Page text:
November 12th, 2020

look upon Christ with all his benefits

"The third particular is, That it's the duty of all Gods Children to know and believe this fullness in Christ for them, and to look upon Christ with all his benefits as for them: Now faith thus fixed on Christ hath these either ingredient or concomitant acts and effects.

1. There is a knowledge and a sound discovery of this sufficiency in Christ; You see here knowing and believing put together; Ignorance of this Point that all in Christ is for the believer breedeth much despondency, and takes off the wheels of thy Chariots: They look upon Christ as a Fountain sealed up, as a garden enclosed, They apprehend it's not for every godly person to go and drink of this fountain,* unless attaining to such an high measure of grace; Whereas a true knowledge of the end and use of Christ would quickly dispel all such black thoughts.

2. To believe doth imply a relying and resting of the soul upon this fullness;* Christ with his righteousness is the center of his heart; He trusts and puts his whole confidence in it; He need go out no further to seek, here is enough, he fears no breaking, no shaking, as long as Christ will last and endure, so long shall he; As a man that treads on the firm ground, he fears not as he that walks on slippery Ice; Thus the godly man leanest on a firm foundation, but he that trusted in his own righteousness or works, melts as Ice before the Sun.

3. There is a full satisfaction of the soul in this believing; So that it removeth all cares and fears, Have I enough or no? Is it sufficient to carry me out?* He is therefore said to save to the uttermost, Heb. 5. and it's called The riches of grace by Christ, the unsearchable riches; He therefore that believed in Christ thus as sent of God, he may say, Return O my soul into thy Rest, for the Lord hath dealt bountifully with thee; what can satisfy if a Christ with all his benefits cannot; yea, if a godly man were to desire a way for to put him out of all doubts between God and his soul, what better way could he require then this.

4. In believing there is a receiving, and a participation of all that Christ hath,* and hence receiving and believing is put for one another; It's also metaphorically expressed by eating and drinking, Joh 6. That as by those actions we receive meat, and it becometh our very substance, so it is here, by believing in him Christ is made ours, even all that he hath is ours; Thus by Faith we are said to be branches partaking of the fatnesse of the Olive, Rom. 11. Oh then how excellent is this act of Faith, which is the hand to put on all the glorious robes of Christ upon our soul; It being not enough to know there is a Christ so qualified unless he become ours.

5. This believing works an holy confidence and boldness at the Throne of grace; It makes our prayers and duties full of fervency and alacrity, Eph.* 3.12. We come with boldness through Faith; We see the Scepter is held out, and so we may readily enter in, and Heb. 4.16. Let us come with boldness to the Throne of grace; Oh how much should the broken hearted sinner live in the Meditation of these things, God opens the way by his grace, and thou shuttest it by thy unbelief; Through Christ the way to heaven is made a broad way, and thy doubtings make it narrow: When Christ cals Peter to come to him, though upon the waters, it's not presumption but disobedience if Peter refuse?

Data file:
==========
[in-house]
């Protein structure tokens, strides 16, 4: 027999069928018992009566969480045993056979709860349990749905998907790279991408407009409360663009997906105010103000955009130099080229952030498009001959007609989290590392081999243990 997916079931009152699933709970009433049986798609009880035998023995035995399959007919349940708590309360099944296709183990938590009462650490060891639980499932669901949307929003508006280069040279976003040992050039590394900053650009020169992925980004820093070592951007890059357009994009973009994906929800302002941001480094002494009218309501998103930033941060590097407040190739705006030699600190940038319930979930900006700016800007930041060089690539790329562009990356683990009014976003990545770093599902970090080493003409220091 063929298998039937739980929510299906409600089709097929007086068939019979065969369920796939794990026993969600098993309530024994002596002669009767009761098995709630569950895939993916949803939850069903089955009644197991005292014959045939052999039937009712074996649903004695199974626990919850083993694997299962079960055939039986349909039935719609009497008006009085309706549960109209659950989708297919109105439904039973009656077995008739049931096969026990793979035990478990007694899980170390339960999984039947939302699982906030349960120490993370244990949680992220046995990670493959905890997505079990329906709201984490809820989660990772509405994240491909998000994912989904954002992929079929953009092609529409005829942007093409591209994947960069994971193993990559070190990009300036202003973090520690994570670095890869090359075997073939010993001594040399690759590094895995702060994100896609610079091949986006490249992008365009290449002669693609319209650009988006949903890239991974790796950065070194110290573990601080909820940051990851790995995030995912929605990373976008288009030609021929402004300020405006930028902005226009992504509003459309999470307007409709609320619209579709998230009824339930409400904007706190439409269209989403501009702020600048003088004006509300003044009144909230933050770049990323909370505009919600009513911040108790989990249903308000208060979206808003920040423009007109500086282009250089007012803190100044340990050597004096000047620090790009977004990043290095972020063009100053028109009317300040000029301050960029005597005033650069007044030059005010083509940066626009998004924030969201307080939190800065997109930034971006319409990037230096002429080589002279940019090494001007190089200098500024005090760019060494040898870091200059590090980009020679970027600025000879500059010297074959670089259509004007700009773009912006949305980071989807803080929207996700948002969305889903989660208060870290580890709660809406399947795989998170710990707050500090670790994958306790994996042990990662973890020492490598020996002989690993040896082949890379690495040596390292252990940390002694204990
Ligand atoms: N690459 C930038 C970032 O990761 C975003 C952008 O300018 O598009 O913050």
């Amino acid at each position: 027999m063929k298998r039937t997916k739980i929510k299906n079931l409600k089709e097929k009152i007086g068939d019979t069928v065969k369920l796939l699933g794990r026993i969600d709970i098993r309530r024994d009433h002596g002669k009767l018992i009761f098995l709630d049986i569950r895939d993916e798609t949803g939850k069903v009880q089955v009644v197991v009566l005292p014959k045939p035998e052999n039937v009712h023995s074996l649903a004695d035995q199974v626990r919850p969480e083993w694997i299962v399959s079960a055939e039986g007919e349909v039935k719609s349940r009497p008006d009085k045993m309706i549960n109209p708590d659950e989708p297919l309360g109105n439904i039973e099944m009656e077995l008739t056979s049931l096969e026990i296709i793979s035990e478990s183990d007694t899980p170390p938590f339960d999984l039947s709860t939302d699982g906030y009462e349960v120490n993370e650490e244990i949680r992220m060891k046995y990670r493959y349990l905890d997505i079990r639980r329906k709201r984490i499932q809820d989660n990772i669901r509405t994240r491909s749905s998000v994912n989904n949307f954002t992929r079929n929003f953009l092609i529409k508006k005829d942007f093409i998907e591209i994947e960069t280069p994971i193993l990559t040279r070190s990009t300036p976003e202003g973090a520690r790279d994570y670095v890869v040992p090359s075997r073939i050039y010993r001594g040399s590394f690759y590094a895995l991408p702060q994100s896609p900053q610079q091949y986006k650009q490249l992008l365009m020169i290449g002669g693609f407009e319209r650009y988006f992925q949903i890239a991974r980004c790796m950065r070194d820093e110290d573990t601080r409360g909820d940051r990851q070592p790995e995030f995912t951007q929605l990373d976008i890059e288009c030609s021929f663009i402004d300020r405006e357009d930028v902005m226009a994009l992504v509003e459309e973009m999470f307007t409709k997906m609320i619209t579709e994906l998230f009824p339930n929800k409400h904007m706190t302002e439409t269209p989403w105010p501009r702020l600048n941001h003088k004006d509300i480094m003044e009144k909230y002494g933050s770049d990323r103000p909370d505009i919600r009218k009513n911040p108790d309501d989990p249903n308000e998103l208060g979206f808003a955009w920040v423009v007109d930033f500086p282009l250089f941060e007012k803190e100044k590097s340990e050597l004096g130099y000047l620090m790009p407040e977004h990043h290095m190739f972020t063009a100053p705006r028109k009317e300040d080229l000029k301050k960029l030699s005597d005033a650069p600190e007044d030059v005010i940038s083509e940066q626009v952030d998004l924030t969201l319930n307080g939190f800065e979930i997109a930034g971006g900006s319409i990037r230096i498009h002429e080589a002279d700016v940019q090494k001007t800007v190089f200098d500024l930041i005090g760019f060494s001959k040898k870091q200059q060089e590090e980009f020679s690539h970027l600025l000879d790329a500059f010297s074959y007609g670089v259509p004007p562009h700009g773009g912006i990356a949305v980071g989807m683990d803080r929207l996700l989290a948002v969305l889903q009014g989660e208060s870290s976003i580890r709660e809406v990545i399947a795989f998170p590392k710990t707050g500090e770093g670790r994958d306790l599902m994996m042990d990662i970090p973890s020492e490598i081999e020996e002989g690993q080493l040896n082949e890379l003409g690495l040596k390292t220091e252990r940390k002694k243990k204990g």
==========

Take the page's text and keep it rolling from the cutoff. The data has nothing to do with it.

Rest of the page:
6. This is accompanied with large and vast thoughts of Christ;* This file their hearts and mouths with Christ, as you see the Apostle Paul in every verse almost affectionately mentioning him, Phil. 3. with what disdain doth he renounce and throw away all things in comparison of Christ, The excellency of the knowledge of Christ, and at another time, He would know nothing but Christ crucified, 1 Cor. 2.2. He that doth thus believe in Christ so manifested, cannot but have his soul and all within him taken up this way; Though there be many speak of Christ, and talk of Christ, yet none hath him indeed; and none do truly esteem him but such persons as these; Is then Christ dearer and closer to thy heart then all earthly comforts and delights? Canst thou say, the thoughts of Christ are sweet, the meditations about him are my meat and drink all the day long, this is precious.

Lastly, This purifieth the heart, and makes us an holy, heavenly people;*If we be risen with Christ, we set our affections on things above, Col. 3.1, 2. and he that hath this hope purifieth himself as God is pure, 1 Joh. 3.3. Act. 15 9. As the Sun brings heat and light where it is, so where faith is it makes the heat active and operative, as Heb. 11. This is the beholding of God as in a glass, whereby we are transformed into his Image from grace to grace; Believing gets spiritual strength, even as eating and drinking does bodily; therefore while you abate in your faith you do not only lose your comfort but your spiritual strength. If you cease to believe, not only doubts and fears but even lusts and sins will prevail over you; thus you see what it is to believe in Christ thus manifested' Sermons 35 Anthony Burgess
  • Current Mood
    contemplative contemplative

lost people are the only ones that Jesus came to save

It is 12:10 PM Thursday afternoon here in West Michigan. It is a cold sunny afternoon. I am thankful it has not snowed thus far. I do not look forward to Winter coming, but what can one do but pray for Spring to come quickly.